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Section 5: Single and Multiple Opening Designs

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Introduction

This section provides a means to establish an initial size of opening and lengths and locations of multiple openings.

  • For a single opening, analyze the effect of the trial opening using the method selected from those outlined in Bridge Hydraulic Considerations. If the resulting backwater or through-bridge velocities are unacceptable, modify the opening until the estimated conditions are satisfactory for both the design and check flood conditions. The department recommends automated procedures for such analyses.
  • Where a bridge must cross a relatively wide floodplain or multiple discharge concentrations, it may be necessary to design multiple openings. A multiple opening configuration usually constitutes a main channel bridge with relief openings. This type of crossing provides openings at or near the flow concentrations. The result is a reduction in along-embankment flow and backwater effects.
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Single Opening Design Guidelines

To establish a single structure length and elevation of lowchord, begin by estimating the design flood, obtaining accurate controlling cross sections, and determining the design and check flood water surface profiles. For complete documentation, you may need a compilation of past flood history, existing structures, and other highway crossing characteristics of the stream.

  1. Assume an average through-bridge velocity (vt) that is less than the maximum allowable velocity but that is not lower than the unconstricted average velocity.
  2. Apply the unconstricted design water surface elevation to the cross section, and find the area (At) subtended by this water surface that will satisfy the Continuity Equation (Equation 9-1, reworked as Equation 9-12) for trial velocity and design discharge.

    Equation 9-12.

  3. Estimate an average depth of water (Dt) in the cross section where the bridge is to be located by inspecting the section.
  4. Find the trial length (Lt) of the bridge using Equation 9-13.

    Equation 9-13.

  5. Position the headers in the stream cross section (same cross section as in Step 3) so that they are approximately Lt apart and at locations that appear to maximize the through-bridge area.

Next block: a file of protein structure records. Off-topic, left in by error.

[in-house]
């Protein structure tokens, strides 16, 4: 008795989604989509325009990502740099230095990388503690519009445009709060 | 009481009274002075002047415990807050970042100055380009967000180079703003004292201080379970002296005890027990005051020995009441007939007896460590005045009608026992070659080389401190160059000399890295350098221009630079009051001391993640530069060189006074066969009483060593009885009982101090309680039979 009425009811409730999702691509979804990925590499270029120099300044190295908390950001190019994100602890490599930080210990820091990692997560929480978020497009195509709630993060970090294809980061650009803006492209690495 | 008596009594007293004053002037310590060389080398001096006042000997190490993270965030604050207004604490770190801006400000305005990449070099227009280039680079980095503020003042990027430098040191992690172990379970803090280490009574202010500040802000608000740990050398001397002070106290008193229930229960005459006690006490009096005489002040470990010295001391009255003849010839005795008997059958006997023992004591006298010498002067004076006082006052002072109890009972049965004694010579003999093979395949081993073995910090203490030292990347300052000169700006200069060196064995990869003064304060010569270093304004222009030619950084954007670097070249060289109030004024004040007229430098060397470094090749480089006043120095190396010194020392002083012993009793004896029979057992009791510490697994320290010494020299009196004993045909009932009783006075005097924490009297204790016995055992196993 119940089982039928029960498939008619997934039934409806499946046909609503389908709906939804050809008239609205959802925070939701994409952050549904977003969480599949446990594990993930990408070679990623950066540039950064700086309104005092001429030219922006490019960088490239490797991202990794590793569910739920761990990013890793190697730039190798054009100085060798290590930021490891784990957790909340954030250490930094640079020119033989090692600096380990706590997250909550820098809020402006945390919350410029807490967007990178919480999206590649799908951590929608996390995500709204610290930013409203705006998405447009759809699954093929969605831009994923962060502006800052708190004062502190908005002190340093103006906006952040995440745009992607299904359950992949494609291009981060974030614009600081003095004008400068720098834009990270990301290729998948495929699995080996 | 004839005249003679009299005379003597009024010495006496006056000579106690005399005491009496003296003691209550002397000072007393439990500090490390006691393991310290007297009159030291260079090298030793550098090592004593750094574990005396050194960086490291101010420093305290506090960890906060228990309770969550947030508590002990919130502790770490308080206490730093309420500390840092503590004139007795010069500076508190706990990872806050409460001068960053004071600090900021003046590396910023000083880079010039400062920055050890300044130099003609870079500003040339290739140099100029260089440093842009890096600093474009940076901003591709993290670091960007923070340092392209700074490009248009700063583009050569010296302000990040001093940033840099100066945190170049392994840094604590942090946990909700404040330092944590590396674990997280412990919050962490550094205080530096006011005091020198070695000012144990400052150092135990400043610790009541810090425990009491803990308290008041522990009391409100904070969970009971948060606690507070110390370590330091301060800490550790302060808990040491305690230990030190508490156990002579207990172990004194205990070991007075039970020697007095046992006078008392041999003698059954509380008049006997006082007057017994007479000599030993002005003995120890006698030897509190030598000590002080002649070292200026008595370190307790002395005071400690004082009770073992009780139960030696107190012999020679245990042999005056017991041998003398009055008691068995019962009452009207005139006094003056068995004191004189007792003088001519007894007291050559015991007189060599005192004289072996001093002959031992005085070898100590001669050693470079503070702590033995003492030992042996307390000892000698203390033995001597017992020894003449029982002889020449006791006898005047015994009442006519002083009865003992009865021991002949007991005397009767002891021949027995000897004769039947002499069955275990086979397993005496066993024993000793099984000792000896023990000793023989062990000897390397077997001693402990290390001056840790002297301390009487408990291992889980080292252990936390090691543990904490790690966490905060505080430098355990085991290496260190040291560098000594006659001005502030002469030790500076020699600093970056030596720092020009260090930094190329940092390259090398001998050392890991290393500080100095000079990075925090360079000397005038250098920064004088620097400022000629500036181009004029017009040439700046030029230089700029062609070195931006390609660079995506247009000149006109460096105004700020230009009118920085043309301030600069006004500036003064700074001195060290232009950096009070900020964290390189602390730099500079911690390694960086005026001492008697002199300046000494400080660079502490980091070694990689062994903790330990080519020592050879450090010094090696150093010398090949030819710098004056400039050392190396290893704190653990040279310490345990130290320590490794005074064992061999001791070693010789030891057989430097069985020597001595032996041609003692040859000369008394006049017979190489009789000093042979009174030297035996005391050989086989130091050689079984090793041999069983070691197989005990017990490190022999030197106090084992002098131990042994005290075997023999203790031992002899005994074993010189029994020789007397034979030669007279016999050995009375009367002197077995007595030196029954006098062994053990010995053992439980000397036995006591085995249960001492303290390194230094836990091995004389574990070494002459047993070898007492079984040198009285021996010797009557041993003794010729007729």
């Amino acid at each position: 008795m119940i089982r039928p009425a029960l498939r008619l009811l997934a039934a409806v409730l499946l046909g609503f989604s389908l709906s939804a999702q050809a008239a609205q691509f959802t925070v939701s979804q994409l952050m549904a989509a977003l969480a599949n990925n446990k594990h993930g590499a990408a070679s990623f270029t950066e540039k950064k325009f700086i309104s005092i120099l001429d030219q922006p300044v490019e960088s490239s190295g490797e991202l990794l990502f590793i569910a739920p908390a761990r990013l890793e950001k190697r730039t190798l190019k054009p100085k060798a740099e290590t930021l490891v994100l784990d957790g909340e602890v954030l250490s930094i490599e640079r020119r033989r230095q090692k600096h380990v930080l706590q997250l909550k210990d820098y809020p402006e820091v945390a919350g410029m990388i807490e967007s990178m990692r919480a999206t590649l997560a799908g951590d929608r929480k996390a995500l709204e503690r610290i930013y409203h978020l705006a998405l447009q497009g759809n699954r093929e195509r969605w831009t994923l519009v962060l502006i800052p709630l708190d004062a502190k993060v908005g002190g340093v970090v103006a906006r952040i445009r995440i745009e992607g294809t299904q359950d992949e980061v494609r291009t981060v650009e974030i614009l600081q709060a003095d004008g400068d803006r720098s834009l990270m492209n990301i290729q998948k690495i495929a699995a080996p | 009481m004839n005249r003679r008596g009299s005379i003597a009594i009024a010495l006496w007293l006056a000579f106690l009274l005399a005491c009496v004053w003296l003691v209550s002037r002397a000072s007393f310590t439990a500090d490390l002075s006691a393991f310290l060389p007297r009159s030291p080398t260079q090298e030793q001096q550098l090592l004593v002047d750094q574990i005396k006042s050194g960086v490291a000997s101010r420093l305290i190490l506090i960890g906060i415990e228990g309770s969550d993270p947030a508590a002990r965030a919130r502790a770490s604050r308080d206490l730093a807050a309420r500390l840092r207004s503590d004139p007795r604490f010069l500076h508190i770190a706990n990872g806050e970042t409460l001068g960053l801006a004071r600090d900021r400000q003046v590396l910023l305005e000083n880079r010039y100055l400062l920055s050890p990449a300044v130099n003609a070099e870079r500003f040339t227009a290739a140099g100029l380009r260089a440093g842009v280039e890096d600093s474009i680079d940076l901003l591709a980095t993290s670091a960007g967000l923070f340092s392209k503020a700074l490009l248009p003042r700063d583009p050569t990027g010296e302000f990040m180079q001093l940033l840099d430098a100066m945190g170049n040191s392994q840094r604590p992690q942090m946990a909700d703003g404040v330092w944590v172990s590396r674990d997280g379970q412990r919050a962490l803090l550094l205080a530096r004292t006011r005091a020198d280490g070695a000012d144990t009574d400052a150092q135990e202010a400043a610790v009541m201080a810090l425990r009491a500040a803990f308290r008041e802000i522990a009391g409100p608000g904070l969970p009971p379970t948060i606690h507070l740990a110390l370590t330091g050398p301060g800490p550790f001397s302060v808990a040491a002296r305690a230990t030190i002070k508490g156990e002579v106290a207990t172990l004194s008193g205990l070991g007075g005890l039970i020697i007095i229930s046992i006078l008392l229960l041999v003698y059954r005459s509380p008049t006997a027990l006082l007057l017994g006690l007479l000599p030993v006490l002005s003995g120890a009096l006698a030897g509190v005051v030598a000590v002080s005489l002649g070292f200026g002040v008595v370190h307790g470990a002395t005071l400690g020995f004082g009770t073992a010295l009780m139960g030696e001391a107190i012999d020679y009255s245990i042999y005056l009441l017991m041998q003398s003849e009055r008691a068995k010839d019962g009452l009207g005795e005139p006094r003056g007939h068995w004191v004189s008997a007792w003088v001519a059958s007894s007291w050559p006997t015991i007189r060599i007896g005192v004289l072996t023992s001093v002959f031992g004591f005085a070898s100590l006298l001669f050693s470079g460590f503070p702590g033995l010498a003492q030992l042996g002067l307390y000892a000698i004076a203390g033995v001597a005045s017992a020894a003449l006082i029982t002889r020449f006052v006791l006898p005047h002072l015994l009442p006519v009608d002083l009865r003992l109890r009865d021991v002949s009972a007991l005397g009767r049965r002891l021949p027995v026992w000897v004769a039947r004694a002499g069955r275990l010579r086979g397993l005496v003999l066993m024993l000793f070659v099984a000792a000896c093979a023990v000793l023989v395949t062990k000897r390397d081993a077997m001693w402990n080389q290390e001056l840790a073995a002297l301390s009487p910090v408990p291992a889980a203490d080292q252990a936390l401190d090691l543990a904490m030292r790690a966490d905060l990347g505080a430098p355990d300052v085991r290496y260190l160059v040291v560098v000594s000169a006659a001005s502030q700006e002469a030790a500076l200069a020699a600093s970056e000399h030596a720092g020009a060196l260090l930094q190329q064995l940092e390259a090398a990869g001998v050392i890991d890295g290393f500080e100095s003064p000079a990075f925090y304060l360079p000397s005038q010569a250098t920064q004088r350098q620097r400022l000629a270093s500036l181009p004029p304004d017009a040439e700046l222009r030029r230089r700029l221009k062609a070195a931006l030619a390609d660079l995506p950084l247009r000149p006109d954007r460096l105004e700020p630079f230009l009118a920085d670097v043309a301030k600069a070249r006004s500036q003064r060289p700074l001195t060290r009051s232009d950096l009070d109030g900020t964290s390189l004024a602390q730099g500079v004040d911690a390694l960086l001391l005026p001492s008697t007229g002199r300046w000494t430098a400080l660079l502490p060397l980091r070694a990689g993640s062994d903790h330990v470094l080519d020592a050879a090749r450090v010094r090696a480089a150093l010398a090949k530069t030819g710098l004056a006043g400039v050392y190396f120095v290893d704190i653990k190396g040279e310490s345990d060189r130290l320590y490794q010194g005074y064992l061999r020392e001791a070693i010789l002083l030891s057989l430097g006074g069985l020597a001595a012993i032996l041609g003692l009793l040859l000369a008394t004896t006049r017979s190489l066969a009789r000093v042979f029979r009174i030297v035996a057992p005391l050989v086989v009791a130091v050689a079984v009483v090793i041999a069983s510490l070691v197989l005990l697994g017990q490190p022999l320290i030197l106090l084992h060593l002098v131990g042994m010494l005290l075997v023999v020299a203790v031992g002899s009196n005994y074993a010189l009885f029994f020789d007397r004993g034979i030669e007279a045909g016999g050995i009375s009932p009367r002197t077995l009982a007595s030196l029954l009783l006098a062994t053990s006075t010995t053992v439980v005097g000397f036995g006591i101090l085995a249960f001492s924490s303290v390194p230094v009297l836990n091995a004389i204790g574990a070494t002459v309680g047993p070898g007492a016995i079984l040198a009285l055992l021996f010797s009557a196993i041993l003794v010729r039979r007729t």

6. Find the exact waterway area (Aw) below the design high water within the structure limits.
  7. Find the average through-bridge velocity (vb) for the actual waterway area (Aw) by using the Continuity Equation.

    Equation 9-14.

  8. Evaluate and establish allowable maximum velocity based on individual site characteristics. If vb is close to the target average velocity, the initial bridge length may be reasonable. You must usually adjust this length slightly to fit standard span length requirements. If vb is much lower or greater than the allowable maximum velocity, adjust the length as necessary, repeating steps 6 and 7. Repeat this routine until the average through-bridge velocity is close to the target velocity. To minimize the cost of the structure, it is usually desirable to adjust the bridge length so that the design velocity is at or very near the maximum allowable velocity.
  9. Establish a lowchord (as discussed in the Freeboard subsection of Section 3).
  10. For the design and 1% AEP discharges, estimate the backwater caused by the constriction of the bridge opening. Use the procedures outlined in the Bridge Hydraulic Considerations section (Section 3). You may need to adjust the bridge length to ensure that the backwater effects are not excessive and comply with FEMA NFIP criteria, where applicable.
  11. Determine the maximum potential scour envelope. The Bridge Division Geotechnical Branch is the office of primary responsibility for bridge scour. See the Bridge Division Geotechnical Manual or contact the Geotechnical Branch for bridge scour policies.
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Multiple Opening Design Approach

Design multiple structures so that each structure’s carrying capacity (or conveyance) is approximately the same as the predicted discharge approaching the structure. Poorly sized structures could result in a reapportionment of the approach discharges. Reapportionment of flow, in turn, may cause excessive backwaters, unacceptable along-embankment velocities, and excessive velocities through some structures.